• Penn business owners join Wolf in push to raise 'embarrassingly low' minimum wage to $15 Gov. Tom Wolf on Wednesday was joined by business owners and Democratic lawmakers in his latest push for a higher minimum wage in Pennsylvania.  Wolf has frequently said a higher wage would be a win for workers and businesses, proposing to raise it to $15 an hour in 2027. Read more here.

 

  • Indiana: Senate Dems renew call to raise Indiana’s minimum wage to $15 an hour Some Indiana Democrats want to raise the state’s minimum wage, which hasn’t happened in more than a decade. Indiana’s minimum wage is $7.25 an hour. On Tuesday, Indiana Senate Democrats renewed a call to boost the state’s minimum wage. State Sen. J.D. Ford of Indianapolis said that conditions during the coronavirus pandemic aren’t optimal for a $7.25-an-hour job. Read more here.

 

Small Business Update

 

  • MEDC Helps Small, Medium-Sized Businesses Access Capital In Michigan Small to medium-sized businesses in Michigan utilize the Michigan Economic Development Corporation’s (MEDC) Capital Access programming to maintain and grow their companies when private-sector lenders need assistance in providing a loan. Comprised of a team of financial experts who work directly with lenders, the Capital Access programs support small businesses by providing resources to increase availability for loans ranging from $5,000 to $20 million. Read more at Michigan Business Network.

 

  • WEDC looking to ramp up tax credit revocation following audit WEDC officials say they’re looking to pick up the pace on revoking tax credits from businesses that fail to meet the terms of their contracts. 
    • “Our contracts for smaller tax credits usually run about five years, but it has historically taken us a while to get to looking at those and closing those out,” said Jennifer Campbell, chief legal officer for the Wisconsin Economic Development Corporation.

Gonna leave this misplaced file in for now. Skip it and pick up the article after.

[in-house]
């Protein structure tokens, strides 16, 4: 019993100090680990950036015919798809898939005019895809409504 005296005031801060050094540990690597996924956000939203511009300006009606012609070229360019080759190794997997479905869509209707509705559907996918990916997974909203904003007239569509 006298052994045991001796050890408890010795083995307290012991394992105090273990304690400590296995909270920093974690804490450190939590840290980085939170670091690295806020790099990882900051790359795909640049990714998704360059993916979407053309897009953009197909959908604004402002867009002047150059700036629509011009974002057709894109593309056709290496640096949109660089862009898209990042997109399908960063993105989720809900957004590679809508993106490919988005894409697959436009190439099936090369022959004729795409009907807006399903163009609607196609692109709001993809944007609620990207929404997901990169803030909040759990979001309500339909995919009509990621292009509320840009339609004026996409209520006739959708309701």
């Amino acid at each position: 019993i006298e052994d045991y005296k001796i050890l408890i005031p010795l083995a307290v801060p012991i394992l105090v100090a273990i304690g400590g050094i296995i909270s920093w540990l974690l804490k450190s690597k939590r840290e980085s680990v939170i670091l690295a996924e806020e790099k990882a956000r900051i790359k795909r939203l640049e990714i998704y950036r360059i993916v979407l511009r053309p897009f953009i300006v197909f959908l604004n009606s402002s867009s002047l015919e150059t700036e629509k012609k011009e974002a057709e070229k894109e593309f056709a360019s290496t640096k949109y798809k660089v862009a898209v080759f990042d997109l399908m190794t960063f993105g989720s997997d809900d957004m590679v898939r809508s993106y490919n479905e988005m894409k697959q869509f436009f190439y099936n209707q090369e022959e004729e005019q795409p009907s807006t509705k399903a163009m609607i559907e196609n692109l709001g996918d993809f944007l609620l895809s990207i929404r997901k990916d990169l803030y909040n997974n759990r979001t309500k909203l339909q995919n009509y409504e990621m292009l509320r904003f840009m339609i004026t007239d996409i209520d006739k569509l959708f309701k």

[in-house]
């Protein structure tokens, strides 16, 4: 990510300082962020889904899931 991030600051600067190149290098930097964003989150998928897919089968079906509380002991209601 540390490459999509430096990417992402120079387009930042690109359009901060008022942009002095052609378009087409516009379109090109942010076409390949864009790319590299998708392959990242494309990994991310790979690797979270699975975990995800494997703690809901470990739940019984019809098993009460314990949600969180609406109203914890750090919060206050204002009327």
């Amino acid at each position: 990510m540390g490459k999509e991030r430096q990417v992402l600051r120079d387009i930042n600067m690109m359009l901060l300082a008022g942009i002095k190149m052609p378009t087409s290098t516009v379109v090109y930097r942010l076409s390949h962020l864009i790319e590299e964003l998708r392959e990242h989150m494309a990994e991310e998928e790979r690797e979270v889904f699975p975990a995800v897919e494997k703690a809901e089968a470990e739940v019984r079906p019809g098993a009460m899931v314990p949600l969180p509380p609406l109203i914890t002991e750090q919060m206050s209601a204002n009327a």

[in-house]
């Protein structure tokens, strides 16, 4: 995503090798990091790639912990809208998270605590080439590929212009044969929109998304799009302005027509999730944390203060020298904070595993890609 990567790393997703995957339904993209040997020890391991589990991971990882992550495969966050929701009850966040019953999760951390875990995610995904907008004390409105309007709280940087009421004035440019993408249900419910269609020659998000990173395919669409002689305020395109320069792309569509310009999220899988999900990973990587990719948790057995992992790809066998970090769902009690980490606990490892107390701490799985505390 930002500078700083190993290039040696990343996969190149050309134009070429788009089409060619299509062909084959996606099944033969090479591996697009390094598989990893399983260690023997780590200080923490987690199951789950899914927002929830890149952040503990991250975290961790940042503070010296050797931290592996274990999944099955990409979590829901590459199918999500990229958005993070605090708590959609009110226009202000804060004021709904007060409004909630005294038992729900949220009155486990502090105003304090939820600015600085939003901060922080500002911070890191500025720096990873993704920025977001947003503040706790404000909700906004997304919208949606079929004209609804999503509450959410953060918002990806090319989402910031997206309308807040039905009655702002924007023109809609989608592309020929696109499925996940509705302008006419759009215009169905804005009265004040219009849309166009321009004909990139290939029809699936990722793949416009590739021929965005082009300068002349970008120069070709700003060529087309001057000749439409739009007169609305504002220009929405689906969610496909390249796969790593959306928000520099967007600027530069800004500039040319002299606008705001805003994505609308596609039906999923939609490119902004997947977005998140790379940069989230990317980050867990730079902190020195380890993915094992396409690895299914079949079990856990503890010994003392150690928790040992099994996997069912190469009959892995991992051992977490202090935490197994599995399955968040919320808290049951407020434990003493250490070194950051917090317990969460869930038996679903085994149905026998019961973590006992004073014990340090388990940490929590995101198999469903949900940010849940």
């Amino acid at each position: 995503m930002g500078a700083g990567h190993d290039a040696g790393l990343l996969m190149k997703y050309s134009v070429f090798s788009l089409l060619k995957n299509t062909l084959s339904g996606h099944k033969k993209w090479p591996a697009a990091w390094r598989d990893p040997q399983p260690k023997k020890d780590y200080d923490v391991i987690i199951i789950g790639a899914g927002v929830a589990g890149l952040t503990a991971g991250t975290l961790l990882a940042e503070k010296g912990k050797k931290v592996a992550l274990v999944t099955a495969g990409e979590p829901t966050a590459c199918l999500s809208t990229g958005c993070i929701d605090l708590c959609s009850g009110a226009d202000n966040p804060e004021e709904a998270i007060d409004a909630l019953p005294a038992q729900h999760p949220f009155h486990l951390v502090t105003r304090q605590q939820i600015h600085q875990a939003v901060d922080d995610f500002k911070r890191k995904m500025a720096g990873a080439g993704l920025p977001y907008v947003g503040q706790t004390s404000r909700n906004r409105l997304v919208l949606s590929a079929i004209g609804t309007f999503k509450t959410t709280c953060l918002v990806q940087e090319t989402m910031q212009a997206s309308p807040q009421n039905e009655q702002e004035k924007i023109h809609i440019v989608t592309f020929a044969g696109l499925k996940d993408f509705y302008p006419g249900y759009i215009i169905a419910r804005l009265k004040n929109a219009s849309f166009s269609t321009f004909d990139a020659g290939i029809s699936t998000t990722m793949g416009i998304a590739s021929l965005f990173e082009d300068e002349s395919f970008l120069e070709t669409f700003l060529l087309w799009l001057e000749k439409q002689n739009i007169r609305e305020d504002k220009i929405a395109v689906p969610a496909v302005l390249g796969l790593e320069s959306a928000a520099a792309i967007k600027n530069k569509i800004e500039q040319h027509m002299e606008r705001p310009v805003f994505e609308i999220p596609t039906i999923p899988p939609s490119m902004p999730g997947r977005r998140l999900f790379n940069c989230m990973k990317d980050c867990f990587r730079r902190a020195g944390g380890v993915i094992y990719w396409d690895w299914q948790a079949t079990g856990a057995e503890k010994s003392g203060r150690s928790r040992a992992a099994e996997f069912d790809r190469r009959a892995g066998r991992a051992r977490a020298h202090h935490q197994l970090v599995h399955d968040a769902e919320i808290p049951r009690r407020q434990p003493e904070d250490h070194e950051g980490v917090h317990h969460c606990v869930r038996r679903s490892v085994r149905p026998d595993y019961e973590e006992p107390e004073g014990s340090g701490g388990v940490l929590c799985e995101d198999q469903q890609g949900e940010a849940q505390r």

• During a meeting of the agency’s Audit and Budget Committee, members discussed actions being taken in response to the latest biennial WEDC audit from the state Legislative Audit Bureau. The April audit included a number of recommendations for improving WEDC’s processes, including updating procedures on tax credit revocation to do so in a more “timely manner.” Read more at WisBusiness.

 

  • Labor Secretary talks infrastructure plan, unemployment benefits in Kansas Congress is working on a large infrastructure plan, and the Biden administration is touting the number of jobs that could come with it. President Joe Biden originally laid out a $2 trillion proposal called the American Jobs Plan, but talks of a compromise fell apart with Republicans last week. That plan includes money for more than just roads and bridges. Read more here.

 

Sports Betting

 

  • Ohio Senate passes bill to legalize sports betting in Ohio Lawmakers in the Ohio Senate passed a bill to legalize sports betting in Ohio following a last-minute overhaul. Senate Bill 176, which passed in a 30-2 vote, would legalize sports betting in Ohio, allowing residents to place bets on the outcome of the Cincinnati Bengals or Ohio State University Buckeyes' games. A 2018 U.S. Supreme Court decision allowed states to set up their own rules, and in the years since most of Ohio's neighbors have. But the proposed legislation goes further, expanding gambling in a state that, for years, fought against adding casinos. Read more here.

 

  • Arizona Department of Gaming releases draft rules for sports betting The Arizona Department of Gaming released draft rules for sports betting on Tuesday and reaffirmed it remains on track to begin by the start of the NFL season in September. Draft rules for event wagering and fantasy sports were released ahead of a series of public comment sessions on Friday and Monday. Read more here.

 

  • States Continue to Bet on Sports With many state legislative sessions wrapping up for this year, and a new fiscal year about to begin, it’s a good time to examine some of the 2021 legislative trends—and sports betting taxes are among the more prominent. This year, 11 states have made changes to sports betting regulation and taxes, and Ohio is still in the process. It is understandable that states want to join the sports betting team. In 2020, more than $21 billion was wagered in states with legal sports betting, and both industry and financial analysts are predicting continued explosive growth. Read more and see the chart here.